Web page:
He stopped right outside my stall. Making me wait? Trying to scare me? For a moment the only sound I could hear was that of the running water pattering against the stall floor. I could see his silhouette through the thin plastic of the shower curtain like some demon from the dark sent to discharge another soul. I knew then that I wasn’t going to make it past this one without paying the toll. Let it run.
The shower curtain flew wide displaying his panting form, face still stained with blood, and eyes strained beyond endurance. I just stood there, naked, covered in soap. I made no effort to hide myself. There was no reason. I think he wanted me to resist. To beg, plead, cry. But I wouldn’t give him that. He could take whatever else he wanted, and probably would. But not that. That was mine.
He got the point. With a curl of his lip he struck, the laws of motion in action. His fist hit my head and my head hit the tile wall. Blackness reigned.
When I woke up my head was propped against the corner of the stall, my legs spread out on the floor before me. The shower was off and a thin stream of blood mixed lazily with the pool of water between my legs. My legs which felt like they were on fire.
Several feet away James stood, buckling his belt. He didn’t look at me. No smile. No glare. Nothing. He finished buckling and walked out. Business completed.
I listened to the door open and close and the fading footfalls outside. When they were gone and silence was once more upon me I pulled my legs up to my chest and sank down on my back. I cried for a long time.
I would have told the head guard but that was James. I told the superintendent but he just said, “I’m sure that is not the case. You probably just fell and he was there to help you.” He patted me on the head, smiling like a good father figure and walked away.
Tammy denied the whole thing when I asked her to tell. Said she had no idea what a stupid kid like me was talking about. That she’d gotten her swollen face from a bee sting and that I needed to learn about the real world. Then she told me to get out and not come back.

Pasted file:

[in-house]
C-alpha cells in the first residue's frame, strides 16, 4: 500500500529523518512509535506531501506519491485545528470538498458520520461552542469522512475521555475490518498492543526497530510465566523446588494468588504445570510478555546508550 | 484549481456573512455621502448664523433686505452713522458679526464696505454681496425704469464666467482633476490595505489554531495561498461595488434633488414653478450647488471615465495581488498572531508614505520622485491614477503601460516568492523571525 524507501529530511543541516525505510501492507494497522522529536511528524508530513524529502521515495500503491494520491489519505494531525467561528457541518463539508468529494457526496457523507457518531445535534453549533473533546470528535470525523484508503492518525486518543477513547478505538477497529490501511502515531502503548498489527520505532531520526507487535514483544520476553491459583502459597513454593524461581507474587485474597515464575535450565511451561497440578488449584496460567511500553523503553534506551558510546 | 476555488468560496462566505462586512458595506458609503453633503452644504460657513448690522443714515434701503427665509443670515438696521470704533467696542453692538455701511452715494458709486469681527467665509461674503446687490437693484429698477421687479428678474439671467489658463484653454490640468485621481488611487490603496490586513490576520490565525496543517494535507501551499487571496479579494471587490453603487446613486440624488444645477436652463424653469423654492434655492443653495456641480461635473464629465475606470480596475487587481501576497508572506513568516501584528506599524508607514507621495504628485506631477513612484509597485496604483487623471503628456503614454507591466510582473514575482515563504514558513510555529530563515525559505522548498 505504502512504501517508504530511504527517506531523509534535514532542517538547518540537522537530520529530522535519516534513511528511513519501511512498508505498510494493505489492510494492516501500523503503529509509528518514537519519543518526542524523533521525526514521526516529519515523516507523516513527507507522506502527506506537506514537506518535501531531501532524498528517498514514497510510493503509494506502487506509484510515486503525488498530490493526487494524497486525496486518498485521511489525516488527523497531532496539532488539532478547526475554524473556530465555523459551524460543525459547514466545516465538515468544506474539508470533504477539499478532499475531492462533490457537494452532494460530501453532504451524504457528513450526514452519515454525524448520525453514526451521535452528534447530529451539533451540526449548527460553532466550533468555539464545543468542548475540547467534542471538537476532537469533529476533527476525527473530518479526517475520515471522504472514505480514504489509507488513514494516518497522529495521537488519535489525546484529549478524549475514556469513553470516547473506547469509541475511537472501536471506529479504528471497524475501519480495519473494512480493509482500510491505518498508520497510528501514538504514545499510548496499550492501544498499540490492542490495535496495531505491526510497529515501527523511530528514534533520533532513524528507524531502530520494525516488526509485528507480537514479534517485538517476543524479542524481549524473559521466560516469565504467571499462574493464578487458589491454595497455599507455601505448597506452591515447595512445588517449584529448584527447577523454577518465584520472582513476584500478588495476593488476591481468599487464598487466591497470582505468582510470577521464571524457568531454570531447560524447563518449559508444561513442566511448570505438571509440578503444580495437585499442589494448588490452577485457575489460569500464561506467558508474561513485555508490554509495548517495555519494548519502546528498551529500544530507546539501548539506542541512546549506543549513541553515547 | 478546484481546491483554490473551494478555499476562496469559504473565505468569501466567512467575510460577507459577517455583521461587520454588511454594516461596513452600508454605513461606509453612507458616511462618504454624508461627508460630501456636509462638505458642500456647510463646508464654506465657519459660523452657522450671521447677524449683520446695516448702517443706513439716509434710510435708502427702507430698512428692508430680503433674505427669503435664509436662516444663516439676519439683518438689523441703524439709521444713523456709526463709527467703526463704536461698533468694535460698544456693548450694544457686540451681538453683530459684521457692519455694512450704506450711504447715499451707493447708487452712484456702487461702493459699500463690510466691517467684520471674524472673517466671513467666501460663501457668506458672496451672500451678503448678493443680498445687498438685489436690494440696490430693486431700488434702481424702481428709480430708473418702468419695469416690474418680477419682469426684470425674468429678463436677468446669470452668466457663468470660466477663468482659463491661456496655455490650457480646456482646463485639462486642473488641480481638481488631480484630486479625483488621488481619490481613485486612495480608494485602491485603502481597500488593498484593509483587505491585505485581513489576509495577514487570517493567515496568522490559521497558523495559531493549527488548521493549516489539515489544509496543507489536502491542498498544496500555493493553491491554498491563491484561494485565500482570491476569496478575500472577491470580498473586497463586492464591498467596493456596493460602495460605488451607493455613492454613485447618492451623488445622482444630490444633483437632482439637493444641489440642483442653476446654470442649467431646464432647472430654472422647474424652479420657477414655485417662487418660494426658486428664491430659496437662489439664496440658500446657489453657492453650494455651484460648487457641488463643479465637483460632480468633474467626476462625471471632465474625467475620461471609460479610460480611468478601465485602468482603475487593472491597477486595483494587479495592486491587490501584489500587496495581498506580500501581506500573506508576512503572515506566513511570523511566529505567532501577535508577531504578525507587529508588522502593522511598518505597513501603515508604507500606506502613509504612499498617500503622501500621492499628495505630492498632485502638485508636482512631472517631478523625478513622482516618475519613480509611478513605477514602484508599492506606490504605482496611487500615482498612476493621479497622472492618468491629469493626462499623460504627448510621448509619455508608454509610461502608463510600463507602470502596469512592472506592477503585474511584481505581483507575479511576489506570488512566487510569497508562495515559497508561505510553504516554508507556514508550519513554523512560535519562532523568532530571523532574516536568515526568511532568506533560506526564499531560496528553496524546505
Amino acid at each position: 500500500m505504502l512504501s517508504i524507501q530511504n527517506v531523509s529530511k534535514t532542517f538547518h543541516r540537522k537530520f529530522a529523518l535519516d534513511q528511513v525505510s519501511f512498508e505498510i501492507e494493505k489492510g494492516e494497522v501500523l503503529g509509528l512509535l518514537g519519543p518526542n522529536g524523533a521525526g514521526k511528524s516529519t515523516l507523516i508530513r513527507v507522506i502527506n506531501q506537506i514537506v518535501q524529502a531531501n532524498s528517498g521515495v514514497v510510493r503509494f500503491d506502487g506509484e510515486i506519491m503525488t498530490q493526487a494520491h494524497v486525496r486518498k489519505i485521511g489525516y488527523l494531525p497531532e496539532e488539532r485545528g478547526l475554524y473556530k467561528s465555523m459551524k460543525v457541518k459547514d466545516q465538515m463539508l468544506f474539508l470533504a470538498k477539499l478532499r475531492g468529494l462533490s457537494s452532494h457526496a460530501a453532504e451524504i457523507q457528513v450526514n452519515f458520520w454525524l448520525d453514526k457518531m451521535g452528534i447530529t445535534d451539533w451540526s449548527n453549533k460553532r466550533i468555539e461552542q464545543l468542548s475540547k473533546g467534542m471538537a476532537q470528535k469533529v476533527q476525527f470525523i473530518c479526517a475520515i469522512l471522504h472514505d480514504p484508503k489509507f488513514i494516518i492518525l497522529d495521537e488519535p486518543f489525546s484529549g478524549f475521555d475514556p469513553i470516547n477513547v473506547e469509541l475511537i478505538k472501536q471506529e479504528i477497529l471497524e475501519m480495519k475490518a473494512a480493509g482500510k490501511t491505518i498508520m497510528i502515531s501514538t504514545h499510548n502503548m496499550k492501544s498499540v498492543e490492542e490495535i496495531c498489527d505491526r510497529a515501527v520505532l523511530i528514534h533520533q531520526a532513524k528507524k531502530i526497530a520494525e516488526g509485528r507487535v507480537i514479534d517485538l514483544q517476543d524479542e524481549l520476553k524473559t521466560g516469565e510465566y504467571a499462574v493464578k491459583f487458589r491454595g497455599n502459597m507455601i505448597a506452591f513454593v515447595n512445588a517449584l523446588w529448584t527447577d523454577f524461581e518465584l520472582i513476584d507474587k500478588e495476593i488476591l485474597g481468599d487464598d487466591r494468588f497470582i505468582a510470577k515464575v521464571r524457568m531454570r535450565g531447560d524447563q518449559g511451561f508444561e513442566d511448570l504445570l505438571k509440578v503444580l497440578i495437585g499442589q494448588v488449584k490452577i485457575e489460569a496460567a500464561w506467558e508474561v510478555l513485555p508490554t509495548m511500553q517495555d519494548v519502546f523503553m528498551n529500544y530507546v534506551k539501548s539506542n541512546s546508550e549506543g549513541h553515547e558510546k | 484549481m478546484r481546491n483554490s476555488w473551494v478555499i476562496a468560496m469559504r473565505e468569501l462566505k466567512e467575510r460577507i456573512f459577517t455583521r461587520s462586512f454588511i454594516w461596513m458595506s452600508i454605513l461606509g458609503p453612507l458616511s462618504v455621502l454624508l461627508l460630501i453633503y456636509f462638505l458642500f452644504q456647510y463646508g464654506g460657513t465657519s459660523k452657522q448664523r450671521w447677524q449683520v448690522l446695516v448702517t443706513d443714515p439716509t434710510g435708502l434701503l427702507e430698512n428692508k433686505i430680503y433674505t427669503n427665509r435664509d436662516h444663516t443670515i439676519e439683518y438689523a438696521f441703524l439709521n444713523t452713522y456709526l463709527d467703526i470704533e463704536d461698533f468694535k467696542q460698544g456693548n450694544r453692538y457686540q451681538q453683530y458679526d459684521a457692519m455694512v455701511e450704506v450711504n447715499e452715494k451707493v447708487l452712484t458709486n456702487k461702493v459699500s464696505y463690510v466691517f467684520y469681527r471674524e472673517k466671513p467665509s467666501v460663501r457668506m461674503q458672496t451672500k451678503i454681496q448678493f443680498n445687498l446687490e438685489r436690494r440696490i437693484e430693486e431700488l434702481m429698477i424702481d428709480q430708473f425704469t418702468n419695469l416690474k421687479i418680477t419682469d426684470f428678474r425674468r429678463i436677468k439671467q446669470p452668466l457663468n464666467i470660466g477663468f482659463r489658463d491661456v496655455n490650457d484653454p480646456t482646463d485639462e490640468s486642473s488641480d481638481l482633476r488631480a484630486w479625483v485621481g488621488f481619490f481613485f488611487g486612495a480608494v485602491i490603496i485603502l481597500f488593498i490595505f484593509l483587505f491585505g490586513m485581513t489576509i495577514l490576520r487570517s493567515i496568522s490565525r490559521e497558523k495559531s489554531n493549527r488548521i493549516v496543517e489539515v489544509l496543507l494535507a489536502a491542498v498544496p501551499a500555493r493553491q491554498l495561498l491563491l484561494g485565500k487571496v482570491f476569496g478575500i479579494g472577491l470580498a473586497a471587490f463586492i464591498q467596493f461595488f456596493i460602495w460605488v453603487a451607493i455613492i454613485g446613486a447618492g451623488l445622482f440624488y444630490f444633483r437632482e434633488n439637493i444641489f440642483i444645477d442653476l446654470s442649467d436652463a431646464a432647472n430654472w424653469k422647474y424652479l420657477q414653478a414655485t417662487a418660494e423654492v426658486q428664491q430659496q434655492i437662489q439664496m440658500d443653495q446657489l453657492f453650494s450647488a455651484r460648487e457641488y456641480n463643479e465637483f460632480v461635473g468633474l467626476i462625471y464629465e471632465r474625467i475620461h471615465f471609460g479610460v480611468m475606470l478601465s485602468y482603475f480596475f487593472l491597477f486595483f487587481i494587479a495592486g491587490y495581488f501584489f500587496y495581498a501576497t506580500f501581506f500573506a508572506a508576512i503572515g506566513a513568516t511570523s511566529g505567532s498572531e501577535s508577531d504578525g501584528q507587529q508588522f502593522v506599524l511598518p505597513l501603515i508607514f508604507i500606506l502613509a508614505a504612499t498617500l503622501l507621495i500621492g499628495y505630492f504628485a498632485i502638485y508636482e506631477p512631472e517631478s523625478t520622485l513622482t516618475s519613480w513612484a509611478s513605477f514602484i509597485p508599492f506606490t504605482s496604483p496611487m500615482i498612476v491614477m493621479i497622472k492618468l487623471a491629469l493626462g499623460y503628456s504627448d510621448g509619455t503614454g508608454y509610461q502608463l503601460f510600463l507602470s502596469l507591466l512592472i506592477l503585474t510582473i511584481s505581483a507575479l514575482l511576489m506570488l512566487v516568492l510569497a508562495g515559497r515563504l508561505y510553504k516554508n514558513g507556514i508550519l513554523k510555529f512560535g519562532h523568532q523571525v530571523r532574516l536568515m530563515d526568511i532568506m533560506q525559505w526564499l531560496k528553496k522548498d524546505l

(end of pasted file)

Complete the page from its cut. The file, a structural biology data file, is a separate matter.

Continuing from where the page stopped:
I stepped out of the little building into the afternoon sun. It was the day after the episode and my legs were still sore and my face healing from when James smashed my head into the tile wall. I heard faint sobbing from inside the hospital but I didn’t care. She didn’t deserve my sympathy. No one did. I walked through the playground, past kids who stared or made comments like “that’s what you get” and “slut”. I walked until I reached the little alley behind the school house. There I sat in the shade, leaning against the brick wall, my butt in the dirt. And I thought. And thought.
I thought about James and what he’d done. I thought about how unfair it was that no one believed me. Or probably they did but didn’t care because no one cares about us gutter rats. But mainly I thought about what Tammy had said before she severed ties with me.
“You need to learn about the real world, kid. There’s the hard way and the easy way. You can fight it or you can leave it alone and carry on with your life. Nothing’s fair and nothing’s cheap. You wanna get along? Then get outta the clouds and look around before you dead. This ain’t no place to have ideals.”
I thought about that hard. Real hard. The hard way or the easy way. Fight or leave it alone.
I sat there for a long time. The sun went down. The dinner bell rang. I ignored it all. Finally, when the bell rang for “lights out” I stood up, brushing the dirt off my butt.
“There she is!” I heard from down the alley. I looked up to see three girls, my own age, running toward me, smiles sliced across their pimple strewn faces like jack-o-lantern miscarriages.
The one in the lead, Candy, slowed as she drew near. I could almost see the candle flickering behind her eyes as she stared at my discolored face. I knew what was coming.
“Look girls! It’s Delly, the little slut. Thinks she’s so pretty. Luring poor James in like that. Nasty little bi-”
I smashed her head into the wall. Bitch. I was learning.
She fell to the ground, stunned. The other girls took off. I stood there looking down at her. I thought she would get up, lunge at me, something. I wanted her to. I wanted to fight her. To tear her apart. But she didn’t. She didn’t even get up. She just sat there. Then she started crying. A large scrape ran across her face where it had hit the brick wall. I almost felt bad for her. Almost.
“Please done hurt me,” she said between sobs.
I didn’t. I turned away. I was learning. Limping painfully, I headed for the hospital. I knew what I had to do.